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8th Combined Meeting Of Orthopaedic Research Societies (CORS)


Summary Statement

It is now possible to diagnose osteoporosis using incidental CT scans; this approach has been used to objectively demonstrate the role of osteoporosis in fracture in ankylosing spondylitis patients.


In advanced disease, Ankylosing Spondylitis (AS) is frequently associated with a reduction in bone mineral density (BMD), this contributes to pain and predisposes to fractures. Quantifying this reduction in BMD is complicated by the simultaneous processes occurring, in which there is both an overgrowth of bone (syndesmophytes) and a concurrent loss of trabecular bone. Traditional methods such as dual-energy X-ray absorptiometry (DXA) struggle to generate accurate estimates for BMD in these patients. It has recently become possible to diagnose osteoporosis, with a high sensitivity and specificity, using incidental CT scans of the L1 vertebra. The purpose of this study was to evaluate the use of opportunistic CT screening in the diagnosis of osteoporosis in patients with AS who had sustained vertebral fractures.

Patients & Methods

Following Institutional review board approval, patients with AS who presented, with acute fractures of the spine, to our facility between 2004 and 2013 were reviewed to assess whether or not they had a Computed Tomography (CT) scan of the abdomen on admission or in the 6 months before or after injury. In addition, patients were also required to have signs of advanced AS such as the presence of syndesmophytes and syndesmophyte bridging; patients with fractures through L1 were excluded. Of those fitting the criteria, a region of Interest (ROI) was generated over the body of L1, Hounsfield unit (HU) were then measured.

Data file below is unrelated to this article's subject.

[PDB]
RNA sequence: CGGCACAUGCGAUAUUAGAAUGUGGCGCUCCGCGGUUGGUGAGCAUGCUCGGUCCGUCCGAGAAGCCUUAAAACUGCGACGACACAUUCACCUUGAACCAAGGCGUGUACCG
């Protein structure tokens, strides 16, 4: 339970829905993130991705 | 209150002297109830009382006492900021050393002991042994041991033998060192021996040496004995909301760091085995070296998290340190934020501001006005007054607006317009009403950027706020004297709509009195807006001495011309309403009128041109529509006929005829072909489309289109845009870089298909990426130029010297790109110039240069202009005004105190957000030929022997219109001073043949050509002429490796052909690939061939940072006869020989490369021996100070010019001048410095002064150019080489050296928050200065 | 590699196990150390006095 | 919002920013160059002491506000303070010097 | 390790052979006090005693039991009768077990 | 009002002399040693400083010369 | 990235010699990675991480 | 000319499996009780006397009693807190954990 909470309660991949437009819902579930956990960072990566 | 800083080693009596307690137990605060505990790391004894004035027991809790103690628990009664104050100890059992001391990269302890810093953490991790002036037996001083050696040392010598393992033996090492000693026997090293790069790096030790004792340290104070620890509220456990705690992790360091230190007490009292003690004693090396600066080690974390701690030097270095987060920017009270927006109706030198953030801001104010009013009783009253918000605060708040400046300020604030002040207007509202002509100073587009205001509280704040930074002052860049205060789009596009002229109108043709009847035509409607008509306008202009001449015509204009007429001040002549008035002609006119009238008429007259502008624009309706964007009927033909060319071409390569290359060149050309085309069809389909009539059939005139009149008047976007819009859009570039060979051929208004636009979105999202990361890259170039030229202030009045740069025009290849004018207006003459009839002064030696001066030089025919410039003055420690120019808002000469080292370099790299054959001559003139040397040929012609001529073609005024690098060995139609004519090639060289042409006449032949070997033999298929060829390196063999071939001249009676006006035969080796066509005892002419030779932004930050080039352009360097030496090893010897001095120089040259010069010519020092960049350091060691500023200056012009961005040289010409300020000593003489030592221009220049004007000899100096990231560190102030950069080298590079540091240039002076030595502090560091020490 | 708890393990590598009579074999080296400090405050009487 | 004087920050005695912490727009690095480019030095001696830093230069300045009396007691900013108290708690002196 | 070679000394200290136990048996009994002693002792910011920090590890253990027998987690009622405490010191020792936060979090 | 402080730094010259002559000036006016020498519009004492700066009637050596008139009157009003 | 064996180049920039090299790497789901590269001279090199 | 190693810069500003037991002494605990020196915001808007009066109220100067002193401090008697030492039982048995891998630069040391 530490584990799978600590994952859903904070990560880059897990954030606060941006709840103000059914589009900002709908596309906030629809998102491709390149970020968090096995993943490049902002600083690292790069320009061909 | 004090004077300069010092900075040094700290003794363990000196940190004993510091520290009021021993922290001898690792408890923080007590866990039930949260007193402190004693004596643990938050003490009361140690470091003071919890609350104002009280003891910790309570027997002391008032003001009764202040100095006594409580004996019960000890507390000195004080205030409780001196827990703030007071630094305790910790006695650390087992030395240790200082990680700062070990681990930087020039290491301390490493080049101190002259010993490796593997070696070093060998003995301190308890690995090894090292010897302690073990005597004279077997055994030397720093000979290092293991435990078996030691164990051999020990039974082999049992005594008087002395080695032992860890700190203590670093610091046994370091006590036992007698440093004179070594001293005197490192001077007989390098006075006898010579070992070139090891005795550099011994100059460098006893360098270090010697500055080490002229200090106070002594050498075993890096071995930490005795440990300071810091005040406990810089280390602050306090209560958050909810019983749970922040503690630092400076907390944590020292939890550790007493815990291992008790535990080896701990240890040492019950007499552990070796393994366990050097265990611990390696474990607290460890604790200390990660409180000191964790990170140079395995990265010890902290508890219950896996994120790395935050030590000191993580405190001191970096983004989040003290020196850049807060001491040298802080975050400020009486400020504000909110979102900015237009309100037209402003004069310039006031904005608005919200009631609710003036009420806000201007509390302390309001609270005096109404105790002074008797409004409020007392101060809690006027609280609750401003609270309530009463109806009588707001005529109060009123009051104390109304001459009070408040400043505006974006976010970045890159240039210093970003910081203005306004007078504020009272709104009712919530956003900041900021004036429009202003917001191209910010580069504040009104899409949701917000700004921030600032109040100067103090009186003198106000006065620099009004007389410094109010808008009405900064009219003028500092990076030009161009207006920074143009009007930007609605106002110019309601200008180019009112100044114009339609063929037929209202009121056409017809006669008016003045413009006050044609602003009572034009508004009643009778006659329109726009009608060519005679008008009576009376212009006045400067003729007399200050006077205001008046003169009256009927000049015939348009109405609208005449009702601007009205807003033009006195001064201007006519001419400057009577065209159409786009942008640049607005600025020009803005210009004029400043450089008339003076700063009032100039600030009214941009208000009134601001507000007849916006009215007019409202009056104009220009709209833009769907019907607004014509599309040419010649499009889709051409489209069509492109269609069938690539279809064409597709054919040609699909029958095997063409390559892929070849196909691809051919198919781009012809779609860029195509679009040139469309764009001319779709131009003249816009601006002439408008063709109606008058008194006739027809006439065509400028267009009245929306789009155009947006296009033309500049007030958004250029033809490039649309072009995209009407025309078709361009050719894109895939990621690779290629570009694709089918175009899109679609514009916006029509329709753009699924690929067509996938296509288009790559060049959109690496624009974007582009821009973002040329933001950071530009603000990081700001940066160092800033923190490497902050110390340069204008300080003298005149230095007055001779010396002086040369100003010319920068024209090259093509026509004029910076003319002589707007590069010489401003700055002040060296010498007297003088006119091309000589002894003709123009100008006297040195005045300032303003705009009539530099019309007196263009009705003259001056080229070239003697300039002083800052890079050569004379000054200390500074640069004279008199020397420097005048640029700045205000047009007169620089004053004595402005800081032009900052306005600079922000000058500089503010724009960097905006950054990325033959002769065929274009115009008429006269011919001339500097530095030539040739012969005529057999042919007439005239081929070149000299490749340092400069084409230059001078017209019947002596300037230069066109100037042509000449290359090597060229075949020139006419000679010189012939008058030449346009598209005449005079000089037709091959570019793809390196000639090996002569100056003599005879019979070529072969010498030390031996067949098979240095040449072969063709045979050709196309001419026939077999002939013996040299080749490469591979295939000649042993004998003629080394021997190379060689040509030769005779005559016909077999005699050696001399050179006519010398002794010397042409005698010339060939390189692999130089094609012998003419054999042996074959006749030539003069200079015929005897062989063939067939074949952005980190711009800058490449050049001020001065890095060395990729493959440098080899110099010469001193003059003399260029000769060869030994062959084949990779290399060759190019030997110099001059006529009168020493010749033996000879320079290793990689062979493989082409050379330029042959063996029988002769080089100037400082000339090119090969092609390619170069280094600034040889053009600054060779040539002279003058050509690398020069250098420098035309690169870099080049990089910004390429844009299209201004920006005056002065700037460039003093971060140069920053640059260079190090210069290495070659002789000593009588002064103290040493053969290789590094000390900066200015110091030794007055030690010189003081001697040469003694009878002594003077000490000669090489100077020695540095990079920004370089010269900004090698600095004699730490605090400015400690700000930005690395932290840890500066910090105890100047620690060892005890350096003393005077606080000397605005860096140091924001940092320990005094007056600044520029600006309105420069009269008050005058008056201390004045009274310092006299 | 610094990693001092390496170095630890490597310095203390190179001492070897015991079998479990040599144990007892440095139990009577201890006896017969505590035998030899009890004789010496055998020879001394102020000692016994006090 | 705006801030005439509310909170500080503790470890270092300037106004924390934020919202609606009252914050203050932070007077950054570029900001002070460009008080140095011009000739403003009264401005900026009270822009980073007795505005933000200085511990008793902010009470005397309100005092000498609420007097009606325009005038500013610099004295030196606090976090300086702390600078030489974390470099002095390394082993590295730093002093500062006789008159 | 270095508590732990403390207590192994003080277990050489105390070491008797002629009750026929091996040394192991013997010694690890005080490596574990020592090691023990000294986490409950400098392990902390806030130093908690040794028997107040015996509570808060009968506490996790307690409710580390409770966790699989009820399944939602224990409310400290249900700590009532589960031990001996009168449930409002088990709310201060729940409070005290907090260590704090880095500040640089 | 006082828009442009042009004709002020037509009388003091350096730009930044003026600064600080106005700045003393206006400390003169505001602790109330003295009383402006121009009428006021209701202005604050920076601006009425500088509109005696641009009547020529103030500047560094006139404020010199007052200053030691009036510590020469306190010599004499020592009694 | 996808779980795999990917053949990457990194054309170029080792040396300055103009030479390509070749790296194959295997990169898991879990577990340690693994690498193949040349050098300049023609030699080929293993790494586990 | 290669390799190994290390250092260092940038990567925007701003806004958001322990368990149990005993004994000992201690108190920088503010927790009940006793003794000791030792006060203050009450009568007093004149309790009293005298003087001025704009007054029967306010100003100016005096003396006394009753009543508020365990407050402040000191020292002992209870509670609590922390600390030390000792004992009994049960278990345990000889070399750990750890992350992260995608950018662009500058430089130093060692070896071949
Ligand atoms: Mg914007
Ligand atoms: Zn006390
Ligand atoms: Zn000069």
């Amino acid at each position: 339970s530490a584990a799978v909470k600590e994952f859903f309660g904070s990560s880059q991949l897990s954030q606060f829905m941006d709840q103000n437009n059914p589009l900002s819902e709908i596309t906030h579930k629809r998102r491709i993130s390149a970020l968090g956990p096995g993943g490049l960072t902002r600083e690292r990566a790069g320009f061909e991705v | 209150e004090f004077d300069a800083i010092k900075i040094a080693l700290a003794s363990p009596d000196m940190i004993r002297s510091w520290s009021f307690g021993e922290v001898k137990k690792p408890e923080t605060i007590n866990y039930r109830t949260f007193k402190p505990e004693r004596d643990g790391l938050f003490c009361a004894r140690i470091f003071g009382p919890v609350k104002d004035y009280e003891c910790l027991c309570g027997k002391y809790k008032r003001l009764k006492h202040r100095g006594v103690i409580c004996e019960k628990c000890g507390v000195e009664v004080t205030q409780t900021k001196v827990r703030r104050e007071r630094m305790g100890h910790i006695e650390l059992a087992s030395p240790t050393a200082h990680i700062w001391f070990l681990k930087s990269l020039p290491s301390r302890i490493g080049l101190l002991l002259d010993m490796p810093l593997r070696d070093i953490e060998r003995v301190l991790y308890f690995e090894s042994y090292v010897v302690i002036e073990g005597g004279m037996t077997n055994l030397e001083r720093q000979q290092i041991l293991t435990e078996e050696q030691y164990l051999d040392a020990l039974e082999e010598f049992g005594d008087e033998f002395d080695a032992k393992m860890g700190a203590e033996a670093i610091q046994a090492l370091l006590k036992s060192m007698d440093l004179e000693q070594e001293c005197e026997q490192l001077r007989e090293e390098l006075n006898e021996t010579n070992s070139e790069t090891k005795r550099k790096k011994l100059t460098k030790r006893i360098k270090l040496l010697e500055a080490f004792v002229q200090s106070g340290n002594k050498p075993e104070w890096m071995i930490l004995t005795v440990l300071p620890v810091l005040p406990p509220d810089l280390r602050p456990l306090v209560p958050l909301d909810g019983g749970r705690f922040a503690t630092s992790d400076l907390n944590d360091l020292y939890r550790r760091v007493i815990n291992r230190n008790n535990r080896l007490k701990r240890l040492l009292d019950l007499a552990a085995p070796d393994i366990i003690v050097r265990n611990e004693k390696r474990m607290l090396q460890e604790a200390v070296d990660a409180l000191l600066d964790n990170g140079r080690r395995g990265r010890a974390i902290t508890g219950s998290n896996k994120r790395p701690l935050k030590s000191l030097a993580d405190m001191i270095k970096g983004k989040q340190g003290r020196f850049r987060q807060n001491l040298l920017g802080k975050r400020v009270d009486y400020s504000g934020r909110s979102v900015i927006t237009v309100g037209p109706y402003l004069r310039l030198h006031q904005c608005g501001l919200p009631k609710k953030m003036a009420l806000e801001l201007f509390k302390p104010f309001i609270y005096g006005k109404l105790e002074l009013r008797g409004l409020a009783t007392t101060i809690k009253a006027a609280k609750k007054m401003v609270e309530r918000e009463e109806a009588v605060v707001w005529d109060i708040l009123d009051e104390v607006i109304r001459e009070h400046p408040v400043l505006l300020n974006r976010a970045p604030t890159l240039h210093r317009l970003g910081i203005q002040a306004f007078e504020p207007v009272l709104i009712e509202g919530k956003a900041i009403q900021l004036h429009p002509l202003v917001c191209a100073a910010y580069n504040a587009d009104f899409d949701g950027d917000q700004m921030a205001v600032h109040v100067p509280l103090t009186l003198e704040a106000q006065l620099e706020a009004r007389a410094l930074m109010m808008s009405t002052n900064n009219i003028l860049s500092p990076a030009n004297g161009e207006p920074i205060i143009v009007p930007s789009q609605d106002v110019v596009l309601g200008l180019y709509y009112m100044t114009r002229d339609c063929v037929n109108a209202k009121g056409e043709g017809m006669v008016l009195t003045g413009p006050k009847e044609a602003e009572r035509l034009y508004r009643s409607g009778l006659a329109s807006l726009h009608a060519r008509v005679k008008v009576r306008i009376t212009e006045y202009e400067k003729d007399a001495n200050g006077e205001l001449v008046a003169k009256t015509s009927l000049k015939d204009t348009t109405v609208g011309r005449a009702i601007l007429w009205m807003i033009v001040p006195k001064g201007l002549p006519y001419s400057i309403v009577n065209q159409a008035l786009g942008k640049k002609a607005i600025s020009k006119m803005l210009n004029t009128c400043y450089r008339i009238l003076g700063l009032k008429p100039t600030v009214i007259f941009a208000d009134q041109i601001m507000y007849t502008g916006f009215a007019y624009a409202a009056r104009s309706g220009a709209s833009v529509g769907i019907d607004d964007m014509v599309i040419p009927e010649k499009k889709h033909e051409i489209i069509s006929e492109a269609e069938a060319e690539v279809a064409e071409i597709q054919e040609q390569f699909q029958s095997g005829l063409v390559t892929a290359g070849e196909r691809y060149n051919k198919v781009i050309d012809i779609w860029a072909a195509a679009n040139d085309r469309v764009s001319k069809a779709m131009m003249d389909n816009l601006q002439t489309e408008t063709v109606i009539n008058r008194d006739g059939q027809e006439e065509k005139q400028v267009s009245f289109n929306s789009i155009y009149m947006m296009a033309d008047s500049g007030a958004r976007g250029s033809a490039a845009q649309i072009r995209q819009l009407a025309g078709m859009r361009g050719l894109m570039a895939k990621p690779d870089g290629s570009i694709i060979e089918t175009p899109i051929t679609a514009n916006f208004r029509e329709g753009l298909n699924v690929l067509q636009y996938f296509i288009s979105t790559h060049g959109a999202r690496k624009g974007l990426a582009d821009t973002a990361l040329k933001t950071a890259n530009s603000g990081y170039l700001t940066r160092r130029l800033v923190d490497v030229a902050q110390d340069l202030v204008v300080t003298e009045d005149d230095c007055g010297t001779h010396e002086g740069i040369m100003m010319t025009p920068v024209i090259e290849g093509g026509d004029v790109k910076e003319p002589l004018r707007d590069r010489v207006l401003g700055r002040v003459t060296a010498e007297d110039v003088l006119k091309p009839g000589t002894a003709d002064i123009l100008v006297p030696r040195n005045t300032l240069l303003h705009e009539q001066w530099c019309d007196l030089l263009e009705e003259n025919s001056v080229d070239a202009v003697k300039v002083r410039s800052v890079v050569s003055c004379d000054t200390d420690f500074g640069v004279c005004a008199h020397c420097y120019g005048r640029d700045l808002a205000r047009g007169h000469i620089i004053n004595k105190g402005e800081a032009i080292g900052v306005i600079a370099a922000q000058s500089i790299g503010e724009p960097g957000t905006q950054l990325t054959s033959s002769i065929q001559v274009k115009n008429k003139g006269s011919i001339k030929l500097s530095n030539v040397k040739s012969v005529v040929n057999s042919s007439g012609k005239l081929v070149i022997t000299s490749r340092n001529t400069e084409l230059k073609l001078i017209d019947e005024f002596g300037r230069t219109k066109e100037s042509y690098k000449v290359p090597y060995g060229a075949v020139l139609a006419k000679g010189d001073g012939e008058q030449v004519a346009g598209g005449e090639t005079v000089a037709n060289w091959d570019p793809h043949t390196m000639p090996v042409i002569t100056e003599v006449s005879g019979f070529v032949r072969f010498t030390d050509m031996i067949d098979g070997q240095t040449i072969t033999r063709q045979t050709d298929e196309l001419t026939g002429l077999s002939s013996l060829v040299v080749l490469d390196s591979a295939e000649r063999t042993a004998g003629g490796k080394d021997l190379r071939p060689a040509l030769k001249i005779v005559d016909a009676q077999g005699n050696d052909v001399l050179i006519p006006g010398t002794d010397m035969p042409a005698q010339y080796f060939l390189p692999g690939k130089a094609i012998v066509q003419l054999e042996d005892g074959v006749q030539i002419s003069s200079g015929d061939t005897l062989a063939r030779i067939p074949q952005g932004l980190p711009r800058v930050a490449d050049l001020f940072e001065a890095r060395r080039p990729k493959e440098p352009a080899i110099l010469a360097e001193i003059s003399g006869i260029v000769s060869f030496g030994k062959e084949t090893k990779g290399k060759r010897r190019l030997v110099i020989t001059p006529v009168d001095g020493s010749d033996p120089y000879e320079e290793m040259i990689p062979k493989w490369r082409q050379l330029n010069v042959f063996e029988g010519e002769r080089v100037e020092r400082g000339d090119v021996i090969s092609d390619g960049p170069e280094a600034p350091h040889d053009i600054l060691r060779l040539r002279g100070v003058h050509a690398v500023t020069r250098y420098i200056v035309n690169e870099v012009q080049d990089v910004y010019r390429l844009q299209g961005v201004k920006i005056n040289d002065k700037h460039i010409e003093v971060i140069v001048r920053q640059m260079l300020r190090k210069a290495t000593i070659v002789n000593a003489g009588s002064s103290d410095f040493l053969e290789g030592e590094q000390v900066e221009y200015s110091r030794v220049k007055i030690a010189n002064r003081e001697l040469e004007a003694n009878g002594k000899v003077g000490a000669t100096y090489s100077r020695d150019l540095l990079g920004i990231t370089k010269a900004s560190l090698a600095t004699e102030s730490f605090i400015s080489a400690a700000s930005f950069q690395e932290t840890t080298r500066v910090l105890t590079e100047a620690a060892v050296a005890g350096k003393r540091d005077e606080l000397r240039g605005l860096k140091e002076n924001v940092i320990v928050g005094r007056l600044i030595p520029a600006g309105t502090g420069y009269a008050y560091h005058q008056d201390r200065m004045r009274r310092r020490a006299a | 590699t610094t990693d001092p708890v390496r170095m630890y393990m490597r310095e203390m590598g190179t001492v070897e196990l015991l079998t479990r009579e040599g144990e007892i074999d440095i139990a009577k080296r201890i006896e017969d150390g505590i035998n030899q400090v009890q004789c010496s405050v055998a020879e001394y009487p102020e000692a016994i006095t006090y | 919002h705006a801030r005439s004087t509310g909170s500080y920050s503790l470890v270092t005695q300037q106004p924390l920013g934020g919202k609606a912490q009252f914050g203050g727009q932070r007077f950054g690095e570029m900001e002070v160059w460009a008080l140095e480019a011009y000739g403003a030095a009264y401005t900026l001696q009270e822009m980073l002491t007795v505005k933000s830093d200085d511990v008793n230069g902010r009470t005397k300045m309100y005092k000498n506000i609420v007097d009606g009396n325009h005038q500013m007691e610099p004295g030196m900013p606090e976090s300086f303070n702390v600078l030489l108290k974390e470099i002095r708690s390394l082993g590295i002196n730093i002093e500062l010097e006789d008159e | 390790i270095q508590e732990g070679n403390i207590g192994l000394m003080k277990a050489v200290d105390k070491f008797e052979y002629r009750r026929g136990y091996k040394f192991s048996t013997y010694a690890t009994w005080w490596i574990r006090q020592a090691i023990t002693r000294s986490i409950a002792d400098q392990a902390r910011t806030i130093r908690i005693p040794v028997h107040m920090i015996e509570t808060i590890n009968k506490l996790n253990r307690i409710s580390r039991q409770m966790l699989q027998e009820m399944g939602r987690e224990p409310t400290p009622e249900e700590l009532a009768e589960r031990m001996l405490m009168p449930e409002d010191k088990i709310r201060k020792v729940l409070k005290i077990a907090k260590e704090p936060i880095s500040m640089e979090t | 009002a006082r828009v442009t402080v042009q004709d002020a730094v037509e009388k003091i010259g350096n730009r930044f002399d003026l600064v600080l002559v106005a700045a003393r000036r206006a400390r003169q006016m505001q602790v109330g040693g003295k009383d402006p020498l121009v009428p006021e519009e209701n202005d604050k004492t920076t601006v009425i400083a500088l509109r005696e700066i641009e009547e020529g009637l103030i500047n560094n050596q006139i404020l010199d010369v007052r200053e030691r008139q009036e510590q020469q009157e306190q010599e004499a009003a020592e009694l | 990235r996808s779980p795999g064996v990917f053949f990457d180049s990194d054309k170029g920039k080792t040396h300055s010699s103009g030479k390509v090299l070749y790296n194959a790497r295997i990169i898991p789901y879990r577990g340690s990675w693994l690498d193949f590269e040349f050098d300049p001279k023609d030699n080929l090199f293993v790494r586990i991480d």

Of the 42 patients reviewed, a total of 17 AS patients fit the above criteria. 15 were male and 2 were female, mean age of the whole cohort was 69.9years (range 22–85; SD 15.9). Using a threshold balanced for sensitivity and specificity (<135 HU) which differentiates between osteopenia and osteporosis, 14 (82%) patients were found to have a BMD less than 135HU; a higher threshold (<160 HU) with 90 % sensitivity for differentiating osteoporosis from osteopenia was applied to the group, and 15 patients (88%) were found to be osteoporotic. Of note all the females in the study were osteoporotic.

Discussion and Conclusion

This study demonstrates, for the first time, using opportunistic CT screening, that a high proportion of AS patients who sustain fractures have osteoporosis; this overcomes the difficulties that have been encountered with the use of DXA in this unique group of patients. This simple and accessible method saves on excess cost and exposure to radiation. With a high sensitivity, patients identified using this method can then be managed more proactively. We believe these data have the potential to significantly impact the day to day management of patients with spondyloarthropathies.